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Thai Protests Prompt Hospital Evacuation


Thai protesters stormed a major hospital in Bangkok, forcing the facility to evacuate patients and suspend operations Friday. Thailand's prime minister tells VOA a government reconciliation plan is key to ending the Red Shirts' weeks-long, anti-government protests.

The Chulalongkorn Hospital in Bangkok evacuated patients and stopped all procedures Friday after about 100 Red Shirt protesters stormed the facility late Thursday.

The anti-government protesters rushed into the hospital looking for troops believed to be hiding in the building. They withdrew after failing to find any soldiers, and a Red shirt leader later apologized saying the hospital raid was inappropriate.

The Red Shirts have staged protests for seven weeks, virtually paralyzing the capital.

Prime Minister Abhisit Vejjajiva told VOA a government reconciliation plan is key to ending the protests. He said the government backs political and security solutions aimed at easing tensions.

"As far as the political issues are concerned the government is about to complete some kind of roadmap which we think is necessary for the country to achieve reconciliation," Mr. Abhisit said. "On security issues we continue to need to enforce the law and therefore the operations of police, the army must continue."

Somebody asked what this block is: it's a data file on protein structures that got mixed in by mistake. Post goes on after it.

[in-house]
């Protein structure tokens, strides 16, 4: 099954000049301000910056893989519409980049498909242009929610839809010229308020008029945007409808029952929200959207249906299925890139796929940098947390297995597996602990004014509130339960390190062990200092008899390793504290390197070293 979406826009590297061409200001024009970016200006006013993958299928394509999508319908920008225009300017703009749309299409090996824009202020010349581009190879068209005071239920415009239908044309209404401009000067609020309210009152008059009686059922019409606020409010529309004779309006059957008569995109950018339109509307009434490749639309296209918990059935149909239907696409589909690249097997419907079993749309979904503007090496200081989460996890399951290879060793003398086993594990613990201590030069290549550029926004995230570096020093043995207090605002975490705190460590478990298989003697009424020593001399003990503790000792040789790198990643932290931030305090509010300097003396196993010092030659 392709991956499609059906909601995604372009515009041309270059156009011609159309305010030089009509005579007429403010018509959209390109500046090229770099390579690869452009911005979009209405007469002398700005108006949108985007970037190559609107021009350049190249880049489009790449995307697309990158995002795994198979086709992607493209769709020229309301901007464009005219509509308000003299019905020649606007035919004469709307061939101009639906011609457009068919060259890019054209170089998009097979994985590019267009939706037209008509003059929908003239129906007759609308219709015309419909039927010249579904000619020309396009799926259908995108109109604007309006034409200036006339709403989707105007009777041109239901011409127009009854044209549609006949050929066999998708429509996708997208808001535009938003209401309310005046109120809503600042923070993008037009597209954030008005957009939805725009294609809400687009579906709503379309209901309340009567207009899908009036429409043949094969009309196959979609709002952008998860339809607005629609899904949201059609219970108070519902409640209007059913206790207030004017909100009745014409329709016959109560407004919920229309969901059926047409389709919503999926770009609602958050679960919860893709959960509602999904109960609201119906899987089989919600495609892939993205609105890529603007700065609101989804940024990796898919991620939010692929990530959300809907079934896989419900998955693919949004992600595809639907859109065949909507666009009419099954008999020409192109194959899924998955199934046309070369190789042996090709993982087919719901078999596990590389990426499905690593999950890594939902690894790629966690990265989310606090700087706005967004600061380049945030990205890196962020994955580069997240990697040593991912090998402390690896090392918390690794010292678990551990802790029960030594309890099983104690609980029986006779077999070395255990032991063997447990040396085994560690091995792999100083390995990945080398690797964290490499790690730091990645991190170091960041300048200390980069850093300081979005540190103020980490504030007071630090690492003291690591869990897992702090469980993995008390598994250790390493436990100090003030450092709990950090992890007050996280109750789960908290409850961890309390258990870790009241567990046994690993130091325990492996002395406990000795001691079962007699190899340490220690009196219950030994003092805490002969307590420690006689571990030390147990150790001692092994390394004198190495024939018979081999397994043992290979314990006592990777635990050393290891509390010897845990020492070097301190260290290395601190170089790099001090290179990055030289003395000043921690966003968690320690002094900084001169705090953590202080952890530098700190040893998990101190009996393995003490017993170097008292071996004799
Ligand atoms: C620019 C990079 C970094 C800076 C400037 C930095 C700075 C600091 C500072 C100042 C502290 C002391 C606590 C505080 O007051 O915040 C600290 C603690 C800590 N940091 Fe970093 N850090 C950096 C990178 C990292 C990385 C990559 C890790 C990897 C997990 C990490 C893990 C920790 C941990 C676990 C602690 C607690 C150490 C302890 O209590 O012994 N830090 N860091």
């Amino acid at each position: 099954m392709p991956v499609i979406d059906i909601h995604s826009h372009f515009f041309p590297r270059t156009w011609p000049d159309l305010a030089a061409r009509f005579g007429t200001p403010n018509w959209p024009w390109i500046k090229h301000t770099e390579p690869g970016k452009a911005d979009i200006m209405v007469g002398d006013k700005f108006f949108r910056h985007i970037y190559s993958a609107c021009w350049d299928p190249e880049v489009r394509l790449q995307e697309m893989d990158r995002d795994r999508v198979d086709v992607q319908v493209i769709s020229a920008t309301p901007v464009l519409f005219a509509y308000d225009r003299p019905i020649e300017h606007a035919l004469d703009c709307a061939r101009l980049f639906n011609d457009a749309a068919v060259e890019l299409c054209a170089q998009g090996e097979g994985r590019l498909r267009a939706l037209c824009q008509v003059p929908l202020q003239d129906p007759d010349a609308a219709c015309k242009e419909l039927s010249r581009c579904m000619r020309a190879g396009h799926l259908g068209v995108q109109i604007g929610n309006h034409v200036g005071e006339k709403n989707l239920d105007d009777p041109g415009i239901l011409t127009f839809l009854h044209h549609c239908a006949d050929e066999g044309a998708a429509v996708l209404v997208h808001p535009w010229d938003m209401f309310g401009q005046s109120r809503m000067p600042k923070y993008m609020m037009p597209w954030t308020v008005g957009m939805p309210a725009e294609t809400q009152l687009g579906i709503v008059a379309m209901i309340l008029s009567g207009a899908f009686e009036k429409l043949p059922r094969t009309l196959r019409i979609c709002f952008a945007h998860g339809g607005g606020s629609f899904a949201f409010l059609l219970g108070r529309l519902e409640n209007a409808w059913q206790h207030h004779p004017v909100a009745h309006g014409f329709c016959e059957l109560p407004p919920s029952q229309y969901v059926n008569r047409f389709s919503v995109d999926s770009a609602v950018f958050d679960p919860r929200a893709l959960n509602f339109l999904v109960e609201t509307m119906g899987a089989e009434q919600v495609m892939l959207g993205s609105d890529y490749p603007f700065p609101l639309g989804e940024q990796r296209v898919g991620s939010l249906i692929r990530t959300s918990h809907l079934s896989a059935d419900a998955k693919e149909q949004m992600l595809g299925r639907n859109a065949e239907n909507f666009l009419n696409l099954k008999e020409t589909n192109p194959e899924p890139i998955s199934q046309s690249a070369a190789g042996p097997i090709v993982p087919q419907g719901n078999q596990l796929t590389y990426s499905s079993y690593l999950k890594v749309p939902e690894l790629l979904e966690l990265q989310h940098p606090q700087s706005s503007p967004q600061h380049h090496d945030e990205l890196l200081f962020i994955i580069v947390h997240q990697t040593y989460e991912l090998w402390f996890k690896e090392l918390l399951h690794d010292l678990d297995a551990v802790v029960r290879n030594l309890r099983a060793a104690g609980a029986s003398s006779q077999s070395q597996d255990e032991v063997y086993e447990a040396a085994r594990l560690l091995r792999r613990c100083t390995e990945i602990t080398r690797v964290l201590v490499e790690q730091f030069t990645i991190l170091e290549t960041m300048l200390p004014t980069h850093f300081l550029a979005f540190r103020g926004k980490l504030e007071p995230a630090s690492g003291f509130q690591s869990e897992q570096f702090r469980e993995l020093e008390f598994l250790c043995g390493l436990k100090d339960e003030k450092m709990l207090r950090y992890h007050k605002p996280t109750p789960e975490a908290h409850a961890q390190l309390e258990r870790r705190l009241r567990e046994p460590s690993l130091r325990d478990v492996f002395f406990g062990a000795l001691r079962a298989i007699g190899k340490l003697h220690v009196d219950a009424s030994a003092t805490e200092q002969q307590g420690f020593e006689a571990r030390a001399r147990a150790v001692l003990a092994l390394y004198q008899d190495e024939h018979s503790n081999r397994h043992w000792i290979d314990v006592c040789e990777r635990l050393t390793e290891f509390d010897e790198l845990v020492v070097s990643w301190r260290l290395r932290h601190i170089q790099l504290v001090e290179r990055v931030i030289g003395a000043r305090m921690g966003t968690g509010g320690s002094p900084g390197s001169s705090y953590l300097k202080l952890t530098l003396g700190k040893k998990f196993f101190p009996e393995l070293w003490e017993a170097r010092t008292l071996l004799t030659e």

The government has not released details of the reconciliation plan, but government sources said it centers on a 'political solution'.

The Red Shirts are made up mostly of the rural poor and urban working class and support former Prime Minister Thaksin Shinawatra. They say Mr. Abhisit was installed in office illegally, and are demanding that he call new elections.

Their political rivals, the Yellow Shirts, support Thailand's monarchy.

Thousands of police and army troops are now deployed in the central commercial area of Bangkok, known as Rajaprasong.

Mr. Abhisit said the government would apply pressure on those breaking the law. But the prime minister gave no details on when and if security forces will move against them.

"We will do our best to achieve a quick resolution but I think people can see more and more clearly how complicated the issue is – particularly with the network of people in parliament, in the demonstrations, people engaged in terrorist activities, intimidation," said Prime Minister Abhisit.

The Red Shirt protesters have constructed barricades in the event of a military crackdown and are largely armed with sharpened bamboo sticks, sling shots and stones.

The protests, which began peacefully, have killed 27 people and wounded nearly 1,000 since they began.

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